G. R. No. 113926 October 23, 1996
SECURITY BANK AND TRUST COMPANY, Petitioner, v. REGIONAL TRIAL COURT OF MAKATI, BRANCH 61, MAGTANGGOL EUSEBIO and LEILA VENTURA, Respondents.
HERMOSISIMA, JR. J.:
Questions of law which are of first impression are sought to be resolved in this case: Should the rate of interest on a loan or forbearance of money, goods or credits, as stipulated in a contract, far in excess of the ceiling prescribed under or pursuant to the Usury Law, prevail over Section 2 of Central Bank Circular No. 905 which prescribes that the rate of interest thereof shall continue to be 12% per annum? Do the Courts have the discretion to arbitrarily override stipulated interest rates of promissory notes and stipulated interest rates of promissory notes and thereby impose a 12% interest on the loans, in the absence of evidence justifying the imposition of a higher rate?
This is a petition for review on certiorari for the purpose of assailing the decision of Honorable Judge Fernando V. Gorospe of the Regional Trial Court of Makati, Branch 61, dated March 30, 1993, which found private respondent Eusebio liable to petitioner for a sum of money. Interest was lowered by the court a quo from 23% per annum as agreed upon the parties to 12% per annum.
The undisputed facts are as follows:
On April 27, 1983, private respondent Magtanggol Eusebio executed Promissory Note No. TL/74/178/83 in favor of petitioner Security Bank and Trust Co. (SBTC) in the total amount of One Hundred Thousand Pesos (P100,000.00) payable in six monthly installments with a stipulated interest of 23% per annum up to the fifth installment. 1
On July 28, 1983, respondent Eusebio again executed Promissory Note No. TL/74/1296/83 in favor of petitioner SBTC. Respondent bound himself to pay the sum of One Hundred Thousand Pesos (P100,000.00) in six (6) monthly installments plus 23% interest per annum. 2
Finally, another Promissory Note No. TL74/1491/83 was executed on August 31, 1983 in the amount of Sixty Five Thousand Pesos (P65,000.00). Respondent agreed to pay this note in six (6) monthly installments plus interest at the rate of 23% per annum. 3
On all the abovementioned promissory notes, private respondent Leila Ventura had signed as co-maker. 4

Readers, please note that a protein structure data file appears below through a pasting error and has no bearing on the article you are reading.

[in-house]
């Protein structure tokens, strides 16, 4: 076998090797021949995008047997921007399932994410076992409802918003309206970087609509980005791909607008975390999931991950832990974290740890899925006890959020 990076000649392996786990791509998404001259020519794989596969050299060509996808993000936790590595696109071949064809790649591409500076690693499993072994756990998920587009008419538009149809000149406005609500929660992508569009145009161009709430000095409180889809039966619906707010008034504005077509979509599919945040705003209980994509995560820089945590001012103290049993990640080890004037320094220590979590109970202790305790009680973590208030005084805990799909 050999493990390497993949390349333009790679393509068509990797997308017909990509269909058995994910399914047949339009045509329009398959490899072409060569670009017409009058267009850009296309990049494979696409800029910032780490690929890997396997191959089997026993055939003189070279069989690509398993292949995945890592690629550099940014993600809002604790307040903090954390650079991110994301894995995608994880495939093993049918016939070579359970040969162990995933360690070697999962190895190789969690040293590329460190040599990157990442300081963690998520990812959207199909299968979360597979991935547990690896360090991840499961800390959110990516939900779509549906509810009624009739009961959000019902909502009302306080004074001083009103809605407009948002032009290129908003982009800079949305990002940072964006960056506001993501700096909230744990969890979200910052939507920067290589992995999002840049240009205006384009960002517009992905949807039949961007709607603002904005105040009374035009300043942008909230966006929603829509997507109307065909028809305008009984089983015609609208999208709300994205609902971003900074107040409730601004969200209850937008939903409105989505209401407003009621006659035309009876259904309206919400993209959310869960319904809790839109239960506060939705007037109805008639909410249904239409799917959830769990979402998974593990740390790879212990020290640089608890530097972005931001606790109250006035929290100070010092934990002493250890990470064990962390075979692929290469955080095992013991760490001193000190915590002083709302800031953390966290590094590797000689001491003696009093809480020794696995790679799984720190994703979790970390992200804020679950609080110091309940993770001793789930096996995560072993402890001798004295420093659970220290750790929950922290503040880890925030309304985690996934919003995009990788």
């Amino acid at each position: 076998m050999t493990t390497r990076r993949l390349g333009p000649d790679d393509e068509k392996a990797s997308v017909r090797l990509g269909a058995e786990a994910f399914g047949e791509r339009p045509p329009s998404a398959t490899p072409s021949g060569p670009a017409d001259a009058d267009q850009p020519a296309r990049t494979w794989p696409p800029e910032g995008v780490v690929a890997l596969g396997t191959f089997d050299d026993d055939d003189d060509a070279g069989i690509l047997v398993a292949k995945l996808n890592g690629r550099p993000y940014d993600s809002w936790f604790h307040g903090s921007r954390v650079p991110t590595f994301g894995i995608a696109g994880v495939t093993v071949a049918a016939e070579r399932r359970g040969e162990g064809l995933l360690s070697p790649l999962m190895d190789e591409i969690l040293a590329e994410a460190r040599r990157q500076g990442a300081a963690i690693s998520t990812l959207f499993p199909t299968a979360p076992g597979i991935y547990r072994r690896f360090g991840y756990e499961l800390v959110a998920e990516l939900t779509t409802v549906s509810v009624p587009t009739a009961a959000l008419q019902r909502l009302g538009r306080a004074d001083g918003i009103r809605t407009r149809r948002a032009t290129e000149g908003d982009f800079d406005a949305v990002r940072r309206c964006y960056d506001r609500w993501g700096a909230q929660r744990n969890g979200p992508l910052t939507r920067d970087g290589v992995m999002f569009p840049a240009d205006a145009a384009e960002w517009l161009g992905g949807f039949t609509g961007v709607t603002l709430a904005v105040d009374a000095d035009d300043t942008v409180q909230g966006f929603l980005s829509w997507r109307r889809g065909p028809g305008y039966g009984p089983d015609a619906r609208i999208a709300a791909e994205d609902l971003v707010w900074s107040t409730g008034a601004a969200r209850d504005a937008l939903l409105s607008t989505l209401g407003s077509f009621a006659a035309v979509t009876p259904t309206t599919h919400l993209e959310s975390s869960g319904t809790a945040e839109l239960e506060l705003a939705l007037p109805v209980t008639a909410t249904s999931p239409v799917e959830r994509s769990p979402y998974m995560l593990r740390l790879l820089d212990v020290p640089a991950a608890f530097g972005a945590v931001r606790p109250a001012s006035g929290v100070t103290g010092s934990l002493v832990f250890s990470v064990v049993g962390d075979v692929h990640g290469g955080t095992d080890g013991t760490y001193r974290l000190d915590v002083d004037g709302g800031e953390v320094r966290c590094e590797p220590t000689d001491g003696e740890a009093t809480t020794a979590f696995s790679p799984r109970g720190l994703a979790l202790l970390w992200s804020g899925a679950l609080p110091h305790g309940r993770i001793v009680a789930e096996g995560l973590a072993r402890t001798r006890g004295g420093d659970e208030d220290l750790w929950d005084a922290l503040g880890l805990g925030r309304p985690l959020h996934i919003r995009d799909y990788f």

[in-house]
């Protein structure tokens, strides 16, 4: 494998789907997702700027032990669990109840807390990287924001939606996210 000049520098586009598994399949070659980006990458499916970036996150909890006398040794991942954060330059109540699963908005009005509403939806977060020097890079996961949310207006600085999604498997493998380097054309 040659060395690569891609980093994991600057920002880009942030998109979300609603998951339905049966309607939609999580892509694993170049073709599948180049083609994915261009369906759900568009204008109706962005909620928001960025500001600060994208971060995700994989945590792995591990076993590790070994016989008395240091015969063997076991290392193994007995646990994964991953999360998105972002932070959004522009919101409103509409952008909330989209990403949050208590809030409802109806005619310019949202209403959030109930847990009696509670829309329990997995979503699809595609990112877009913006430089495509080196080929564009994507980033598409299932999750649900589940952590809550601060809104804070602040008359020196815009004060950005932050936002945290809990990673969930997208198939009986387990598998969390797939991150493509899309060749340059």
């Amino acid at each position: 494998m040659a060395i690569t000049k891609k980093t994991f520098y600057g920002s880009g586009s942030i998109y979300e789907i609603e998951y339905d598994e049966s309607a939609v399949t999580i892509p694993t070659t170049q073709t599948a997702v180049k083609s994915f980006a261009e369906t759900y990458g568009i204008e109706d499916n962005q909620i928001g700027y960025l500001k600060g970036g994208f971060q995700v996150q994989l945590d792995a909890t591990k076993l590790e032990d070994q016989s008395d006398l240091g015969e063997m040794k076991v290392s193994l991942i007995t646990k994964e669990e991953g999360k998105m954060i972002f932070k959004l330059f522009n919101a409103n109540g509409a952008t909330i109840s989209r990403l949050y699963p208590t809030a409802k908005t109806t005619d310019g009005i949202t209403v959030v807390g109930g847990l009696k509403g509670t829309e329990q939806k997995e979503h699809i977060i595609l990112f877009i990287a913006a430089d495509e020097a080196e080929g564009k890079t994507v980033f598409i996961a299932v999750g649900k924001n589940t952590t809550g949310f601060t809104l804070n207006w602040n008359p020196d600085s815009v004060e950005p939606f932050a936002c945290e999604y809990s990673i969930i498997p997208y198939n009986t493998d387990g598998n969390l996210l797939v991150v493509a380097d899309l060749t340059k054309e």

Upon maturity which fell on the different dates below, the principal balance remaining on the notes stood at:
Upon the failure and refusal of respondent Eusebio to pay the aforestated balance payable, a collection case was filed in court by petitioner SBTC. 5 On March 30, 1993, the court a quo rendered a judgment in favor of petitioner SBTC, the dispositive portion which reads:
On August 6, 1993, a motion for partial reconsideration was filed by petitioner SBTC contending that:
Consequently, an Order was issued by the court a quo denying the motion to grant the rates of interest beyond 12% per annum; and holding defendant Leila Ventura jointly and severally liable with co-defendants Eusebio.
Hence, this petition.
The sole issue to be settled in this petition is whether or not the 23% rate of interest per annum agreed upon by petitioner bank and respondents is allowable and not against the Usury Law.
We find merit in this petition.
From the examination of the records, it appears that indeed the agreed rate of interest as stipulated on the three (3) promissory notes is 23% per annum. 8 The applicable provision of law is the Central Bank Circular No. 905 which took effect on December 22, 1982, particularly Sections 1 and 2 which state: 9
CB Circular 905 was issued by the Central Bank's Monetary Board pursuant to P.D. 1684 empowering them to prescribe the maximum rates of interest for loans and certain forbearances, to wit:
The court has ruled in the case of Philippine National Bank v. Court of Appeals 11 that:
All the promissory notes were signed in 1983 and, therefore, were already covered by CB Circular No. 905. Contrary to the claim of respondent court, this circular did not repeal nor in anyway amend the Usury Law but simply suspended the latter's effectivity.
Basic is the rule of statutory construction that when the law is clear and unambiguous, the court is left with no alternative but to apply the same according to its clear language. As we have held in the case of Quijano v. Development Bank of the Philippines: 12
The rate of interest was agreed upon by the parties freely. Significantly, respondent did not question that rate. It is not for respondent court a quo to change the stipulations in the contract where it is not illegal. Furthermore, Article 1306 of the New Civil Code provides that contracting parties may establish such stipulations, clauses, terms and conditions as they may deem convenient, provided they are not contrary to law, morals, good customs, public order, or public policy. We find no valid reason for the respondent court a quo to impose a 12% rate of interest on the principal balance owing to petitioner by respondent in the presence of a valid stipulation. In a loan or forbearance of money, the interest due should be that stipulated in writing, and in the absence thereof, the rate shall be 12% per annum. 13 Hence, only in the absence of a stipulation can the court impose the 12% rate of interest.
The promissory notes were signed by both parties voluntarily. Therefore, stipulations therein are binding between them. Respondent Eusebio, likewise, did not question any of the stipulations therein. In fact, in the Comment filed by respondent Eusebio to this court, he chose not to question the decision and instead expressed his desire to negotiate with the petitioner bank for "terms within which to settle his obligation." 14
IN VIEW OF THE FOREGOING, the decision of the respondent court a quo, is hereby AFFIRMED with the MODIFICATION that the rate of interest that should be imposed be 23% per annum.
Padilla, Bellosillo, Vitug and Kapunan, JJ., concur.
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